Salty Xi Jie NG- A Citizen Scholar of the CosmosChorus:
Cooking and singing
The Inside Show (3x)Mark Arnold:
Fred, Where are you? FredFred Armisen: MA:
So anyway, Fred and, um, Fred, what, what are you doing? I said, go in your circle, not going in a circle.FA: MA: FA:
FA Do you have a hard time with things like driving and stuff?FA: Bill Cleveland:
Now, Salty describes herself as “As a citizen scholar of the cosmos, who explores aging, intimacy, food, lineage, identity, ritual and power, while questioning who artists are and what gets to be called art. She characterizes her work as the "research of everyday as performance" that "bears fruit as tender presentations somewhere between art and life." I would add that thus far in her fairly short but very busy career as an artist she exhibits that unique combination of audacity, humility, and quirkiness that our listeners will recognize as intrinsic to many of the stories we share on the podcast.
Salty's grandmother describes her work as, well, "projects." Curators often use the term “genre-defying.” and for good reason. pull back the curtain, if there is one, and there's no telling what you will find -- a film, a party, an intimate discussion, a festival, a newspaper, a concert, a feast, and more often that not an invitation to decide whether you want to participate as an audience member. or as part of the show. Needless to say, she has lots of stories to share. So welcome to Salty Xi Jie NG, A Citizen Scholar of the Cosmos, a two-episode presentation of Change the Story, Change the World, my name is Bill Cleveland.
Part One: Being YourselfBC:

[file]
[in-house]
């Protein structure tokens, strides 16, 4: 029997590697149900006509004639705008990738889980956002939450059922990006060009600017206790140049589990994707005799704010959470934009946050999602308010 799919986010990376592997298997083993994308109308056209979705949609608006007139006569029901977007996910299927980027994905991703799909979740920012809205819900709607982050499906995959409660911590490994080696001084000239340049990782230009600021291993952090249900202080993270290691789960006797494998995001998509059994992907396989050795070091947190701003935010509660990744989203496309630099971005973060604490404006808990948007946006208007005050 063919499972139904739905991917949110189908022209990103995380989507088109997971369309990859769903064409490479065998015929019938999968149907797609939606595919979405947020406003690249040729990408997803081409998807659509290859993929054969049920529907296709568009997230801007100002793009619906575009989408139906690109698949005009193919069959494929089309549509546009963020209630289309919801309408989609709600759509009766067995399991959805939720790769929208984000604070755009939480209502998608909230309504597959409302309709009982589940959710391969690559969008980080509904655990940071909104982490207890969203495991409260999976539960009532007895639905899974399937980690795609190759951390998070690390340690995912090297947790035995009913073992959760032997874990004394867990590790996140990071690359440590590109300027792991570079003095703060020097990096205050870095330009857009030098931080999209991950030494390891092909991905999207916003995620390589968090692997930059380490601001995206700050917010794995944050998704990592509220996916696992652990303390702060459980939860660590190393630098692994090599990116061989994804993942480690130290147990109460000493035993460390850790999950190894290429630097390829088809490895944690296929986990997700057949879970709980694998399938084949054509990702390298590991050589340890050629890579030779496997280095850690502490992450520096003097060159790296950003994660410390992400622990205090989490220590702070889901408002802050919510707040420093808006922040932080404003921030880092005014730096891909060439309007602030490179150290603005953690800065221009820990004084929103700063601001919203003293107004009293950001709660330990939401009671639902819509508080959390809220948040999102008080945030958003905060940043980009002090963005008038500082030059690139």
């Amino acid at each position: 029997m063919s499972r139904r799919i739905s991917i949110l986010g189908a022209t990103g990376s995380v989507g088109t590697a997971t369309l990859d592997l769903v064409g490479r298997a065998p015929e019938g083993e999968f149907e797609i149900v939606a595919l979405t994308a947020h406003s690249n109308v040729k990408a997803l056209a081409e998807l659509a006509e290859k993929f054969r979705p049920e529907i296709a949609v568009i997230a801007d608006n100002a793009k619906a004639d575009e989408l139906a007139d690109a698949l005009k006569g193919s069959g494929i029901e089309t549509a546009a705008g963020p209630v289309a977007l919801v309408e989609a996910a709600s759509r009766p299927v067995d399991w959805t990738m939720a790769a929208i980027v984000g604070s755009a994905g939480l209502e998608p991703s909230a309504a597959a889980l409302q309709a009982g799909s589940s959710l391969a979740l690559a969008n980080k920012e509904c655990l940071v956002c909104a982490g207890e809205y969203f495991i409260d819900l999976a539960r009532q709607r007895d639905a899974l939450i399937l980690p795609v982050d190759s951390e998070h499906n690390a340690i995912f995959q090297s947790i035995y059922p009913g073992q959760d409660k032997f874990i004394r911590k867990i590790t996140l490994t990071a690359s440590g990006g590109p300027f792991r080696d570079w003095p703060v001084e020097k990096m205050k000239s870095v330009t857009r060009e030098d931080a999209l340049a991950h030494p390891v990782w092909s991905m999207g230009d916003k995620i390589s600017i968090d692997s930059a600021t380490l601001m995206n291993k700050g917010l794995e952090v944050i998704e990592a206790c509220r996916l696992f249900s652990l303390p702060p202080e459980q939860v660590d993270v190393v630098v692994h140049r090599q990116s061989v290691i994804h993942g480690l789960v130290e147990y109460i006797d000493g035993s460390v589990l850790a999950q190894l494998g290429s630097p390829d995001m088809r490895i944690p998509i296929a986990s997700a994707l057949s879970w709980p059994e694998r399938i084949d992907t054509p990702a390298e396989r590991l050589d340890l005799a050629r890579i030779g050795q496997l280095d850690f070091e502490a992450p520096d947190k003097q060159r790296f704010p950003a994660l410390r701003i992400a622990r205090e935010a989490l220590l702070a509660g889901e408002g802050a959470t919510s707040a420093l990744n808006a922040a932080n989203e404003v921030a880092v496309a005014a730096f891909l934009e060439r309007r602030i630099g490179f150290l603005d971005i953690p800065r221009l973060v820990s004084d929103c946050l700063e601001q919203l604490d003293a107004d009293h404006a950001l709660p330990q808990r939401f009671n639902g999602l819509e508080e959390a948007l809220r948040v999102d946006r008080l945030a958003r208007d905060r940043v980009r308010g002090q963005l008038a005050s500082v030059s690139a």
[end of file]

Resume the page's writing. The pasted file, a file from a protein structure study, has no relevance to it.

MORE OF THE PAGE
00:04:20 XJN So I'm currently in Portland, Oregon, United States of America, although I am from Singapore. The Portland Metro area rests on the traditional sites of the Multnomah, Wasco, Cowlitt, Cathlamet Clackamas, bands of Chinook, Tualatin, Kalapuya, Molala, and many of the tribes who made their homes along the Columbia River.::
00:05:11 XJN My whole family. Yeah, it’s funny ‘cause my grandma or my grandparents, they just call it projects. Everything is “oh, it's a project”. So there's many different levels of versions of describing it. If I describe it in terms of tasks, I would describe it as dreaming up projects, initiating them, finding funding for them, (or not maybe I'm approached by someone to do it), managing and directing and curating them, publicizing them, documenting, adapting, presenting, and then when it's over, grieving them and staying in touch with the people they involve. In terms of form, it could be gatherings, publications, performances, films, panel discussions, writing, and often, the form starts as an idea. The idea is the essence or the seed of it. And then it manifests itself in some kind of more external way. And often, I tell people that I make art mostly with others. And then sometimes I say that I work with fantasy and reality, inviting people to create semi-fictional worlds together based on premises for a future that we want. And in being together, in the world we create, which is semi-fictional meaning it's both real and fantasy at the same time, then, that future that we would like to see, starts to exist by the very fact of us gathering together.::
00:07:06 XJN Yeah, I think that is a huge question that people who work in social forms of art grapple with, and everyone will have a different answer or approach to that. There are people who work in terms of art, for art's sake.
There are people who work for social change. And then there's an in-between, there's a whole spectrum. There's the artists as savior complex, which is something that I'm careful about. Sometimes people deliberately de-center themselves when working with others and, that can be for me like a false thing to do as well, like the erasure of the the artist.
This is a difficult and sensitive subject, and in considering all that. I think, when ArtsWok invited me to write that essay that I wrote for them tecently, I came to the idea that, I do the work I do as a way of, creating spaces for people to be themselves. And also in the process of doing what I do, I am am helping myself to become more of myself. It's a process of becoming for myself and for other people.::
"For me, being yourself is allowing oneself to be taken into the mysterious reaches of who you think you are, or could be. You go there and then see what happens because our society rarely facilitates that art must"